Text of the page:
"Parking" has long been a hot topic in Downtown Davidson, but truly the one time where parking is a consistent challenge is Saturday mornings during the Farmers Market when the market takes up the largest parking lot in downtown while at the same time attracting large crowds.

It will be interesting to see if this shuttle serving Davidson's east side impacts that dynamic.


Shuttle Route Map

Monday, August 29, 2016

Early peak at Williams Place retirement residence in Davidson

If you have been watching the construction project at the end of Peninsula Drive in Davidson, Sunday offered a sneak peek into what will be the town's newest retirement residence.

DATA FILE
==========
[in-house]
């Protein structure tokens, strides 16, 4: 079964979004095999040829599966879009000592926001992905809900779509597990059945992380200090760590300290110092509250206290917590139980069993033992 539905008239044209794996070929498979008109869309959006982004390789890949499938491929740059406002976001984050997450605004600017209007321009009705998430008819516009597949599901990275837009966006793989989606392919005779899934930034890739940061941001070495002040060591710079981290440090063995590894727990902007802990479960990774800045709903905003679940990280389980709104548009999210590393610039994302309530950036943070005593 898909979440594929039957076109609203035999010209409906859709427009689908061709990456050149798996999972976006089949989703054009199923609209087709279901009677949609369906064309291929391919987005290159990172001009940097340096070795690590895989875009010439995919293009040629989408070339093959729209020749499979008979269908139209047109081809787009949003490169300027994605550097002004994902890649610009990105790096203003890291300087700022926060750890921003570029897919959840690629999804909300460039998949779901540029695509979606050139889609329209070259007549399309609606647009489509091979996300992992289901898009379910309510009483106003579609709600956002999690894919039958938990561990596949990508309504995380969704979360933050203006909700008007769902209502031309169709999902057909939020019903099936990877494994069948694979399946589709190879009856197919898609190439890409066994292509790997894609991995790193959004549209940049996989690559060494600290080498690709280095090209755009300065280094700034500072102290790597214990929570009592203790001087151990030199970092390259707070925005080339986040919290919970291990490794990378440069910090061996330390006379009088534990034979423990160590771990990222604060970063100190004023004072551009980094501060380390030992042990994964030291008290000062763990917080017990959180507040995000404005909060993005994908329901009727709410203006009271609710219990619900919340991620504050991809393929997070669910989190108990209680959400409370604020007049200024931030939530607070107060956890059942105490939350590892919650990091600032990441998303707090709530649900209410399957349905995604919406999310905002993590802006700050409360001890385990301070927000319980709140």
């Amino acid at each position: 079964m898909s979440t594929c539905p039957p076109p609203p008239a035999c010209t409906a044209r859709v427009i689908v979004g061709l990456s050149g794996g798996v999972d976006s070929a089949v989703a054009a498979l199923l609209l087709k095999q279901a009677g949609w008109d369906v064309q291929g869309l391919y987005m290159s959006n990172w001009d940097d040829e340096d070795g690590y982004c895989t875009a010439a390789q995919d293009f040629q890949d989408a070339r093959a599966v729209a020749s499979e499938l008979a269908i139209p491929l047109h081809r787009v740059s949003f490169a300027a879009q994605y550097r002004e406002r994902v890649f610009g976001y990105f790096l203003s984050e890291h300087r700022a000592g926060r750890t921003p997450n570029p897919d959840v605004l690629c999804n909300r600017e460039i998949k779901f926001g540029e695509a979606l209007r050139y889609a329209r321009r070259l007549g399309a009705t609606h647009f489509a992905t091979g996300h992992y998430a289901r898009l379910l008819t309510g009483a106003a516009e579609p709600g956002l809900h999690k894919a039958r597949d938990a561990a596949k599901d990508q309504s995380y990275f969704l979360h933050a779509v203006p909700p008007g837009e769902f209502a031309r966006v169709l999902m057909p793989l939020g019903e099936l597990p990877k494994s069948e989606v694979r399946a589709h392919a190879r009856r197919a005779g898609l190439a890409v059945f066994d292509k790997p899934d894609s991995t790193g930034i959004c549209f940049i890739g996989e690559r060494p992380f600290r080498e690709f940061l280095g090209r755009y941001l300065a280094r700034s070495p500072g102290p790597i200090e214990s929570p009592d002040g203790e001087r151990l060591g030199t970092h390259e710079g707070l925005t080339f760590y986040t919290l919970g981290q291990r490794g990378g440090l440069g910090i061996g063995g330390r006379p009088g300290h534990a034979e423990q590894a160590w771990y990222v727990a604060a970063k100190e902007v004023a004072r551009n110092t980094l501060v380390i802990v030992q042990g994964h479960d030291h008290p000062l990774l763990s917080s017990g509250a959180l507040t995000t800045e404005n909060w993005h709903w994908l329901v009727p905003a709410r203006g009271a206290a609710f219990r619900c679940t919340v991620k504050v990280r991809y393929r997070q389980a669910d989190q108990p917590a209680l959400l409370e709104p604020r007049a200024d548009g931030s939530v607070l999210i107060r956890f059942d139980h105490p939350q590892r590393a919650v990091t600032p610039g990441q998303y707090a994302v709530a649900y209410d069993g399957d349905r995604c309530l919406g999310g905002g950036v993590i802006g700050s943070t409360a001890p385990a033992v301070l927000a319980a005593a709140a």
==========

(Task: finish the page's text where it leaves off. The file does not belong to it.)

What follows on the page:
Williams Place held an open of sorts.  The building is still a full-blown construction site, but it let prospetive renters in to take a look.

The 128 unit building is being well received in the market.  Based on some numbers thrown put by one of the staff who was on hand, more than 200 attended the open house and 160+ had expressed serious interest to date.  A few weeks ago neighbors in the area also received a flyer saying only 18 units were left.

While it looks like there is significant work left to be done, the building is supposed to open November 1st.

Here's the info and some pictures.









Records requests made simple...

This guest post by Eric Rowell first appeared in the Herald Weekly at HuntersvilleHerald.com